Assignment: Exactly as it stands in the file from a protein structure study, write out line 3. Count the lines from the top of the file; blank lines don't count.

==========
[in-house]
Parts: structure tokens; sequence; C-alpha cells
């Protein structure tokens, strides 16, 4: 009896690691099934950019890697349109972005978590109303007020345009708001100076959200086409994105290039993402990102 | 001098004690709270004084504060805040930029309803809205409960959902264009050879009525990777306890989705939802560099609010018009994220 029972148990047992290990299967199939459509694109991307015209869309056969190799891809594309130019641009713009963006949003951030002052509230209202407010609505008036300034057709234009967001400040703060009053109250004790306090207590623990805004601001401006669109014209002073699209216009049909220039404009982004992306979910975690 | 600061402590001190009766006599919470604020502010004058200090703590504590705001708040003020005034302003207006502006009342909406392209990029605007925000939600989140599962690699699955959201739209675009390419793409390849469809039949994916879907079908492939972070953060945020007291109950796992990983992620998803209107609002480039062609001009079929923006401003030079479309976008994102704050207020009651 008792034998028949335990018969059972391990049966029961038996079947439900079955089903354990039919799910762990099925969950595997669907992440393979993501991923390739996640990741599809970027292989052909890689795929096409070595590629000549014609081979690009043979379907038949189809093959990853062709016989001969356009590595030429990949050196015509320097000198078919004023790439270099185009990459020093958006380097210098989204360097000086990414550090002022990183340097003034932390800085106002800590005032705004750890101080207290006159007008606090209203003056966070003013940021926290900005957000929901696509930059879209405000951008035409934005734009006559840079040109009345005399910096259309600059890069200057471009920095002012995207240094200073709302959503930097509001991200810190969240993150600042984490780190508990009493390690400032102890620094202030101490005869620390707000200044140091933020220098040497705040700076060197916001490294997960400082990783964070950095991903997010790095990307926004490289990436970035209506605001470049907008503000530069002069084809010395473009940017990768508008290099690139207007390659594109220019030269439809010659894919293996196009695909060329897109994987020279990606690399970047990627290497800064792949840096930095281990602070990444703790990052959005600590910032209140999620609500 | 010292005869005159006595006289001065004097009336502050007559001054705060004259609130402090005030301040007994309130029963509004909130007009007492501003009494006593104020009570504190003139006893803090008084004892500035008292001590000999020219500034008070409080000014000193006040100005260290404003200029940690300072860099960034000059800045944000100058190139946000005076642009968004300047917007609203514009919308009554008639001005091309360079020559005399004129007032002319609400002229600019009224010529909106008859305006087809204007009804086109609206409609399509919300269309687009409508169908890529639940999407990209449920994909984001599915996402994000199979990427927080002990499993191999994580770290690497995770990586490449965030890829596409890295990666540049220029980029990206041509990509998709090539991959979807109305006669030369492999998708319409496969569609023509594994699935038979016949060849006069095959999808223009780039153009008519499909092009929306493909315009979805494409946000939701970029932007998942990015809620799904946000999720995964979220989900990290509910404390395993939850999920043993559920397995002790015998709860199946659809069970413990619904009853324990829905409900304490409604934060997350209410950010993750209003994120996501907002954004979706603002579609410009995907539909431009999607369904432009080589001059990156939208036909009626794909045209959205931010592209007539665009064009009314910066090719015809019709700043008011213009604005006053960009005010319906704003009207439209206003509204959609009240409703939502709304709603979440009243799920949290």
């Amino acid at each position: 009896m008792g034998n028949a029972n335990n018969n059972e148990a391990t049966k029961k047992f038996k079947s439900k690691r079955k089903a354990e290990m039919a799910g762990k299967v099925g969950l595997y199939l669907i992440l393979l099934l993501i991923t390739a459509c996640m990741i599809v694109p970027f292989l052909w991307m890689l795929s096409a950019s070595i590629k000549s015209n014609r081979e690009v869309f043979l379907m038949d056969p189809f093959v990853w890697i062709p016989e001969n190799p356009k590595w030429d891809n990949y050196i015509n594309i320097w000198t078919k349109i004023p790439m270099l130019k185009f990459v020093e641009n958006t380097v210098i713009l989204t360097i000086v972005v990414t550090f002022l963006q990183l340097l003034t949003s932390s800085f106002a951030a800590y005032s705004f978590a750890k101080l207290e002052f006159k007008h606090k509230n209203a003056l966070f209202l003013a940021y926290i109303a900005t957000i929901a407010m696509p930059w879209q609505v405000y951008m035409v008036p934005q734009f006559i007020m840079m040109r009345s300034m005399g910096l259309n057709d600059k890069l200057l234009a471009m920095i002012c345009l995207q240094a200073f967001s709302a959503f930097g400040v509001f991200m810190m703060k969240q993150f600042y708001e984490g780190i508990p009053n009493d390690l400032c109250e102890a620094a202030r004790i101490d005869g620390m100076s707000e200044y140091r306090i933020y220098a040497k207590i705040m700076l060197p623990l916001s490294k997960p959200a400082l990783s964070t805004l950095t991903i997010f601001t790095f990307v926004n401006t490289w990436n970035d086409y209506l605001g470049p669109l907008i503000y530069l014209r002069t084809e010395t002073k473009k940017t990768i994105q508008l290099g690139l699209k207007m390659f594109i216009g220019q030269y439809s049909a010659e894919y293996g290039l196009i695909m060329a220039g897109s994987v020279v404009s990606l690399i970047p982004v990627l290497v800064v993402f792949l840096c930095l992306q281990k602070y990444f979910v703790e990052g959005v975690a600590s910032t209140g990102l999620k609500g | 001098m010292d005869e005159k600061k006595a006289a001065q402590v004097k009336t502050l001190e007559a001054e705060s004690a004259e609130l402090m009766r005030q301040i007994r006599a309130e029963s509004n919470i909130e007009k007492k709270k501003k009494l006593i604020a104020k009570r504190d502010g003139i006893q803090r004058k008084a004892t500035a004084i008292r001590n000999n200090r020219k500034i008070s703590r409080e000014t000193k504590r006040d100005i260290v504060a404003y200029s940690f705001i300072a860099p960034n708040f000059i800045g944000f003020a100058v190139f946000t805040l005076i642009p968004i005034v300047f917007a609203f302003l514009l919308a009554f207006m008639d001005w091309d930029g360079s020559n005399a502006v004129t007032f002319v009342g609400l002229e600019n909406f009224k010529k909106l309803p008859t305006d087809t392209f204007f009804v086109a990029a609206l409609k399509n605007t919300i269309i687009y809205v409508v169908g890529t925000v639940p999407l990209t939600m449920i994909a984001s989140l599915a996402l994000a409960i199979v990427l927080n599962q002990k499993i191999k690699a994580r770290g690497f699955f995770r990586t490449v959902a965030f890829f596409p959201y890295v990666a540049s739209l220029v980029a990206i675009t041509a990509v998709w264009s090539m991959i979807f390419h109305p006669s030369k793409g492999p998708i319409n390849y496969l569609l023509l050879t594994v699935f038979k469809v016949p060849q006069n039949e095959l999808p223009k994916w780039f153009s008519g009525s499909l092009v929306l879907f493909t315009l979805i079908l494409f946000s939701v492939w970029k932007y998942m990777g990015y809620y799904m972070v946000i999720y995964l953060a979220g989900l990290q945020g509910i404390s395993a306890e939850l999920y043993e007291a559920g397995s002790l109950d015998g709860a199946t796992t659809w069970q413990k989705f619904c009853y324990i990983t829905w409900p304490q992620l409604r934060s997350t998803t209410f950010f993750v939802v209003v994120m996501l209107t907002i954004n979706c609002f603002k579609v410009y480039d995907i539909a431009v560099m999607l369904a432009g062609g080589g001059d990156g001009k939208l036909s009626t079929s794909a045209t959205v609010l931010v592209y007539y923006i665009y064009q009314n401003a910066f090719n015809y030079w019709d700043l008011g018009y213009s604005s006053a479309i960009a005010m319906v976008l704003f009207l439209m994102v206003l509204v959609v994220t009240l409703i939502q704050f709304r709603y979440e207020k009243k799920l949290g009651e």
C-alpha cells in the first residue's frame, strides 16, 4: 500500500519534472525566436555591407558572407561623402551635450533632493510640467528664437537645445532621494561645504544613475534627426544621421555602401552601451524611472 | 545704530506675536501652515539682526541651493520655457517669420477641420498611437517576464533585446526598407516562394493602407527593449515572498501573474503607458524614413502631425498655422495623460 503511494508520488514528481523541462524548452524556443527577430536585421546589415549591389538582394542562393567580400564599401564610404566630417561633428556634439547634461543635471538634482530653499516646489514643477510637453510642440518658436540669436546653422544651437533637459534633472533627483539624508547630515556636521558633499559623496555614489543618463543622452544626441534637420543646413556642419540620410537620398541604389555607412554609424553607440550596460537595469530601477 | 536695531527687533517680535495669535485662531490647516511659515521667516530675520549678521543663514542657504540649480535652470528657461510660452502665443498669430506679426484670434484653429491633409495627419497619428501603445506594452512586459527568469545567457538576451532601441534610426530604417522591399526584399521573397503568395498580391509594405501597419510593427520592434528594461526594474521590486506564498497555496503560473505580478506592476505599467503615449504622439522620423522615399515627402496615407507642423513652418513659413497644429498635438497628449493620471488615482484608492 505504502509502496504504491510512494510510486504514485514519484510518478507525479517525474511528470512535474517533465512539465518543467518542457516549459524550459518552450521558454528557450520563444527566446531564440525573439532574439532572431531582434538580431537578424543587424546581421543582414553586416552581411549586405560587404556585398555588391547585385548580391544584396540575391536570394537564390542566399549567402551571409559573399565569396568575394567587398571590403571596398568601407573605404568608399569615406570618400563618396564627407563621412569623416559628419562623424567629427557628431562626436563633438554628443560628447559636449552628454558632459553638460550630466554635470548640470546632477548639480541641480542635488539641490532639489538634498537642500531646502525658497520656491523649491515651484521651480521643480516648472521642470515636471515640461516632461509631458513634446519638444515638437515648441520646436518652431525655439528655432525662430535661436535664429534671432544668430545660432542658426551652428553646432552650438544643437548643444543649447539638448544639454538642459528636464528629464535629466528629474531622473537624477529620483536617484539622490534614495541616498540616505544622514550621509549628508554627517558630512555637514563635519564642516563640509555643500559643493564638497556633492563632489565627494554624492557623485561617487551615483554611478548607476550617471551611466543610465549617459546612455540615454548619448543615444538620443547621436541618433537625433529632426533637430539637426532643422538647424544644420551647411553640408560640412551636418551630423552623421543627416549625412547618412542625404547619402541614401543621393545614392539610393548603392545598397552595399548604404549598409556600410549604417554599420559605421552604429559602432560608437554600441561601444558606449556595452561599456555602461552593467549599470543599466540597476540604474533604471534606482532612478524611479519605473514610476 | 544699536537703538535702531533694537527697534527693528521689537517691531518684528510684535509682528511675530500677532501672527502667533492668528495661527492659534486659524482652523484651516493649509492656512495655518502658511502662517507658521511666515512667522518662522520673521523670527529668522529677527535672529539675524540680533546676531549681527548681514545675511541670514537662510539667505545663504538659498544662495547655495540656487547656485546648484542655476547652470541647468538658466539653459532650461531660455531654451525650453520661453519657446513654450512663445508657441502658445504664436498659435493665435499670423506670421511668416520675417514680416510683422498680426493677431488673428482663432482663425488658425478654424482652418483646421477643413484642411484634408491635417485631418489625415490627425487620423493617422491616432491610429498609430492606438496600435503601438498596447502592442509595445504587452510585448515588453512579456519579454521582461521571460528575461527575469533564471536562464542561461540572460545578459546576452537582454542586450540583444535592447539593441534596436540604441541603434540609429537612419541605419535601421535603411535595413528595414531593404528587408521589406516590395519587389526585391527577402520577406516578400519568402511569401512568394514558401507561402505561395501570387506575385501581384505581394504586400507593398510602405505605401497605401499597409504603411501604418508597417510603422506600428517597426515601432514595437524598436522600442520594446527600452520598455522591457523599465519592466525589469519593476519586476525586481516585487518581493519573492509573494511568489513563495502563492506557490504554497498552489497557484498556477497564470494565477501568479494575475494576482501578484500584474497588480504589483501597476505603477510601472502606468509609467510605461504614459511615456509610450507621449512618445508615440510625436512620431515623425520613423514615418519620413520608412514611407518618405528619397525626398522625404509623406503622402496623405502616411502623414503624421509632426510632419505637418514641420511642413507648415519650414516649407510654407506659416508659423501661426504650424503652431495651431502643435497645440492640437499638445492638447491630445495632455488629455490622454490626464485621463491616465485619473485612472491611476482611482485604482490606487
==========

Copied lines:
């Protein structure tokens, strides 16, 4: 009896690691099934950019890697349109972005978590109303007020345009708001100076959200086409994105290039993402990102 | 001098004690709270004084504060805040930029309803809205409960959902264009050879009525990777306890989705939802560099609010018009994220 029972148990047992290990299967199939459509694109991307015209869309056969190799891809594309130019641009713009963006949003951030002052509230209202407010609505008036300034057709234009967001400040703060009053109250004790306090207590623990805004601001401006669109014209002073699209216009049909220039404009982004992306979910975690 | 600061402590001190009766006599919470604020502010004058200090703590504590705001708040003020005034302003207006502006009342909406392209990029605007925000939600989140599962690699699955959201739209675009390419793409390849469809039949994916879907079908492939972070953060945020007291109950796992990983992620998803209107609002480039062609001009079929923006401003030079479309976008994102704050207020009651 008792034998028949335990018969059972391990049966029961038996079947439900079955089903354990039919799910762990099925969950595997669907992440393979993501991923390739996640990741599809970027292989052909890689795929096409070595590629000549014609081979690009043979379907038949189809093959990853062709016989001969356009590595030429990949050196015509320097000198078919004023790439270099185009990459020093958006380097210098989204360097000086990414550090002022990183340097003034932390800085106002800590005032705004750890101080207290006159007008606090209203003056966070003013940021926290900005957000929901696509930059879209405000951008035409934005734009006559840079040109009345005399910096259309600059890069200057471009920095002012995207240094200073709302959503930097509001991200810190969240993150600042984490780190508990009493390690400032102890620094202030101490005869620390707000200044140091933020220098040497705040700076060197916001490294997960400082990783964070950095991903997010790095990307926004490289990436970035209506605001470049907008503000530069002069084809010395473009940017990768508008290099690139207007390659594109220019030269439809010659894919293996196009695909060329897109994987020279990606690399970047990627290497800064792949840096930095281990602070990444703790990052959005600590910032209140999620609500 | 010292005869005159006595006289001065004097009336502050007559001054705060004259609130402090005030301040007994309130029963509004909130007009007492501003009494006593104020009570504190003139006893803090008084004892500035008292001590000999020219500034008070409080000014000193006040100005260290404003200029940690300072860099960034000059800045944000100058190139946000005076642009968004300047917007609203514009919308009554008639001005091309360079020559005399004129007032002319609400002229600019009224010529909106008859305006087809204007009804086109609206409609399509919300269309687009409508169908890529639940999407990209449920994909984001599915996402994000199979990427927080002990499993191999994580770290690497995770990586490449965030890829596409890295990666540049220029980029990206041509990509998709090539991959979807109305006669030369492999998708319409496969569609023509594994699935038979016949060849006069095959999808223009780039153009008519499909092009929306493909315009979805494409946000939701970029932007998942990015809620799904946000999720995964979220989900990290509910404390395993939850999920043993559920397995002790015998709860199946659809069970413990619904009853324990829905409900304490409604934060997350209410950010993750209003994120996501907002954004979706603002579609410009995907539909431009999607369904432009080589001059990156939208036909009626794909045209959205931010592209007539665009064009009314910066090719015809019709700043008011213009604005006053960009005010319906704003009207439209206003509204959609009240409703939502709304709603979440009243799920949290």